So far in the series, I have introduced the three primary types of church polity. (See my posts “Introduction,” “Episcopal,” “Presbyterian,” and “Congregational.”) In this post, I’m going to investigate some of the scriptural evidence concerning church polity.
As a reminder, church polity refers both to the structure and the decision-making responsibility of the church. The primary differences in the three main forms of church governance relate to who has final authority: either one person (episcopal), a group of leaders (presbyterian), or the majority of the congregation (congregational).
When it comes to church decision making in Scripture, some point to Old Testament texts such as Jethro’s advice to Moses in Exodus 18:17-23. Others refer to the prophets, priests, or kings of ancient Israel.
In the Gospels, several statements of Jesus are often consulted concerning polity and decision-making, such as Matthew 20:25-28 (or Mark 10:42-46 or Luke 22:25-27) and Matthew 23:8-12.
However, the primary evidence for decision-making in the church comes from Acts and the Epistles. For example, in Acts 1:15-26, Luke tells the story of choosing Matthias to take Judas’ place. We are told that they “threw lots” to decide between Matthia and Joseph/Barsabbas/Justus. However, we are not told who among the 120 (Acts 1:15) “put forward” those two men.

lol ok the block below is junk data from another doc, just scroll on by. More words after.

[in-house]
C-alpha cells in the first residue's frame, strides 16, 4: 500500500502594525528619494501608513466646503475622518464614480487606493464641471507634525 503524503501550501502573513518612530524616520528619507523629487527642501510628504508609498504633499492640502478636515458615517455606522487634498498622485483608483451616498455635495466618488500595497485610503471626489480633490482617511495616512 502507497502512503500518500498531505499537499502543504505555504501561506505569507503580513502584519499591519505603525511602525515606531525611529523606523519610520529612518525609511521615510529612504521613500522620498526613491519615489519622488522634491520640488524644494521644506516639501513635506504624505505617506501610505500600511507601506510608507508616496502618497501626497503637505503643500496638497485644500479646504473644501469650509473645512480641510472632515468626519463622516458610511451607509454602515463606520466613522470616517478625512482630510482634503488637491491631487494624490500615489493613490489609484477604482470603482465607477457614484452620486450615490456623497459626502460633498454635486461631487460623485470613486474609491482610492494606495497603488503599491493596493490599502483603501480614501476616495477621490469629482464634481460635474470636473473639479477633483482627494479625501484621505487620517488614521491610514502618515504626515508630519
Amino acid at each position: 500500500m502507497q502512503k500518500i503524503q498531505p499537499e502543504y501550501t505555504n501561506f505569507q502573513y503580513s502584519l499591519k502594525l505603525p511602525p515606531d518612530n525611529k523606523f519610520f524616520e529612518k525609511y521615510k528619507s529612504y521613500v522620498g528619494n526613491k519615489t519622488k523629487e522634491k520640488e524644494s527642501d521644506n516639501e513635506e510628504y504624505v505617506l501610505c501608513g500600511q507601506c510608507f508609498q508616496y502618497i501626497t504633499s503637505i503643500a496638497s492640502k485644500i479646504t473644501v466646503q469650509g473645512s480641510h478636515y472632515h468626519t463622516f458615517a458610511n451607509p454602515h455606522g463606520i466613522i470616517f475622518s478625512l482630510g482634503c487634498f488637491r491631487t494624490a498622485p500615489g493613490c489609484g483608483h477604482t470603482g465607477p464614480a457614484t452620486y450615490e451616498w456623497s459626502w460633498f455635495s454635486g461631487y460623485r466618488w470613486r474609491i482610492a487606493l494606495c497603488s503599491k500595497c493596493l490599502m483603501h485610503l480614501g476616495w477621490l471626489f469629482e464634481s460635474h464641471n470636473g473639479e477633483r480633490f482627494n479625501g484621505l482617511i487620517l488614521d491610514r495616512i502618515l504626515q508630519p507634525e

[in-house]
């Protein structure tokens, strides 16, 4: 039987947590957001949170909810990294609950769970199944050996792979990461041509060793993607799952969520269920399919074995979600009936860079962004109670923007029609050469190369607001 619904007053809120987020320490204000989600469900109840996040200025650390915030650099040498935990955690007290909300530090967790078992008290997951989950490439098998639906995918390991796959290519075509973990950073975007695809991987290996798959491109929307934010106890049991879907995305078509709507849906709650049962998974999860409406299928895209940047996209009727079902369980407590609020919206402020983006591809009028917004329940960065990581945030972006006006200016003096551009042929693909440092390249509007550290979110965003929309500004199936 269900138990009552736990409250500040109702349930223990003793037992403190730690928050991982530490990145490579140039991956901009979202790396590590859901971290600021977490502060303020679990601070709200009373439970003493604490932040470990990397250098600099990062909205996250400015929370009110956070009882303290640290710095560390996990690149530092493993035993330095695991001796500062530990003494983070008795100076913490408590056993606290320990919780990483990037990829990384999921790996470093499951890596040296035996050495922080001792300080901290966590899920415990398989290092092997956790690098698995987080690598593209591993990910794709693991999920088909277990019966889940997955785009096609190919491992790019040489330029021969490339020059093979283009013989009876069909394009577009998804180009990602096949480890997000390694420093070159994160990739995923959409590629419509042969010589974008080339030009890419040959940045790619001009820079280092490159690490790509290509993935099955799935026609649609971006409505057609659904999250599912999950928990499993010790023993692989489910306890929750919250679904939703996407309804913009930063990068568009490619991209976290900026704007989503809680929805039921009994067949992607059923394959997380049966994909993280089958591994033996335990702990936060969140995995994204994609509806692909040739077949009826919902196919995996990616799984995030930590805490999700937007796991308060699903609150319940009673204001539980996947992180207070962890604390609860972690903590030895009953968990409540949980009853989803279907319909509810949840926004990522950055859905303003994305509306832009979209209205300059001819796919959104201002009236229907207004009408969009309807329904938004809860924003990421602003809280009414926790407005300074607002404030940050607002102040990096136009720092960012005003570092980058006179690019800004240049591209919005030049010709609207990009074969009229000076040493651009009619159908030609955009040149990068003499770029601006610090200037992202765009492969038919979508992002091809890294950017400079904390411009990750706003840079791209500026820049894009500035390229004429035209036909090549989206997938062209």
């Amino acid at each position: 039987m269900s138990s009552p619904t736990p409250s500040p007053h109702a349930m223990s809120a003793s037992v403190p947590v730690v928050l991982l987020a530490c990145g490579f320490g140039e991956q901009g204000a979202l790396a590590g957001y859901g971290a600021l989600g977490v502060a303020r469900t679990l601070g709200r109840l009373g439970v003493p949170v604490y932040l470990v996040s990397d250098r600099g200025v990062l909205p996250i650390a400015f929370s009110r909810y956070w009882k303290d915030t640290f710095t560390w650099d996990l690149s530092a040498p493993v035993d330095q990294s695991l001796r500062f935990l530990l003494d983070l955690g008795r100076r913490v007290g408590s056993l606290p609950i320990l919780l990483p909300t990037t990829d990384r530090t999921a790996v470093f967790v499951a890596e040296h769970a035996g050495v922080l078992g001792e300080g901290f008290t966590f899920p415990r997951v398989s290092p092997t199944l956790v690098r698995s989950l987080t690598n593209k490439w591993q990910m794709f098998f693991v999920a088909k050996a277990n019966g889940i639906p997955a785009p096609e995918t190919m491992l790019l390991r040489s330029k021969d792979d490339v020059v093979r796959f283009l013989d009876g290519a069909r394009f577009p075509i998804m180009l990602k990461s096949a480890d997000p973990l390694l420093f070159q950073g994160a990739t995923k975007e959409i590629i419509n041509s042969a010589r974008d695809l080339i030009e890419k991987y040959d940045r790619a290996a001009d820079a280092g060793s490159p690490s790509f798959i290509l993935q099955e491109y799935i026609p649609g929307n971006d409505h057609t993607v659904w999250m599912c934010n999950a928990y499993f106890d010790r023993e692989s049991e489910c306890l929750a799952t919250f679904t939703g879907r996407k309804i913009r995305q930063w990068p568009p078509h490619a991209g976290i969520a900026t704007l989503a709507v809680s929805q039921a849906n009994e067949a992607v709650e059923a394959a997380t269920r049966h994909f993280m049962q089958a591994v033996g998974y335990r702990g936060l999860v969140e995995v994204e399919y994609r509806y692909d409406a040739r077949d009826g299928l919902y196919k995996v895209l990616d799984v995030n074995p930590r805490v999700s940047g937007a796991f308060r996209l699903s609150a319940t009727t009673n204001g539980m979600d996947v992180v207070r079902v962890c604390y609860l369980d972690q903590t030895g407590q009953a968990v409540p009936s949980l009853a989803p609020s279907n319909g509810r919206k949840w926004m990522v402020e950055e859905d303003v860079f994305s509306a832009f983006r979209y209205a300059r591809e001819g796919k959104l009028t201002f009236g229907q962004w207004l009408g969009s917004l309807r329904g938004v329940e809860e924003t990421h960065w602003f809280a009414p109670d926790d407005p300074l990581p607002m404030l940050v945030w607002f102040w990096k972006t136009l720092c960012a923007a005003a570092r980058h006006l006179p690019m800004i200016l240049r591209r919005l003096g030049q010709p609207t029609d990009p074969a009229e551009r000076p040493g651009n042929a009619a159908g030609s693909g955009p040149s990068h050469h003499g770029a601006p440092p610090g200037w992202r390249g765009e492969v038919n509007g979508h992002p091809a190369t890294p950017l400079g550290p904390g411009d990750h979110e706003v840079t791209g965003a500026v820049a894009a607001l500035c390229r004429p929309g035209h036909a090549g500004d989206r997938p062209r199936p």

In Acts 6:1-6, the church has to make another decision. This time, they have to decide who will take care of food distribution among the Greek widows. The church (or some of them?) bring the problem to the apostles, but the apostles give the problem back to the church to solve. The church (somehow) chooses seven men to distribute food for the widows. However, again, we are not told how these particular men were chosen.
In Acts 15:1-22, Luke tells about the meeting in Jerusalem. The key verse, which is used by proponents of each of the three forms of church polity, is Acts 15:22 –
Then it seemed good to the apostles and the elders, with the whole church, to choose men from among them and send them to Antioch with Paul and Barnabas. They sent Judas called Barsabbas, and Silas, leading men among the brothers… (Acts 15:22 ESV)
Those who support an episcopal form of polity point out that the church was simply following James’ “judgment.” Those who support a presbyterian form of polity point out the role of “the apostles and the elders.” Those who support congregational polity point out that “the whole church” approved the decision. Again, we not specifically told how this decision was made.
Other scriptural evidence is similar to the three examples above. We are not told precisely how Paul and Barnabas “appointed” elder in Acts 14:23. We do not know what process was used to decide whether or not to “deliver… to Satan” the man who was sleeping with his step-mother (1 Corinthians 5:1-5) or what process was used to decide whether or not to receive him back into fellowship with the church (2 Corinthians 2:6-8).
We are not told specifically how Titus was to “appoint elders in every town” (Titus 1:5)Â – by himself, with others? In fact, even with the discussion of elders/bishops/overseers/deacons/leaders/etc., we are never told how these people relate to the decision-making activities of the church. (For examples, see Acts 20:28-35, 1 Thessalonians 5:12-13, 1 Peter 5:1-3, among other passages.)
In fact, there is very little direct evidence in Scripture explaining how the church made decisions.
Church Polity Series
- Scriptural Evidence
- The Problem
- Moving Forward
- From Experience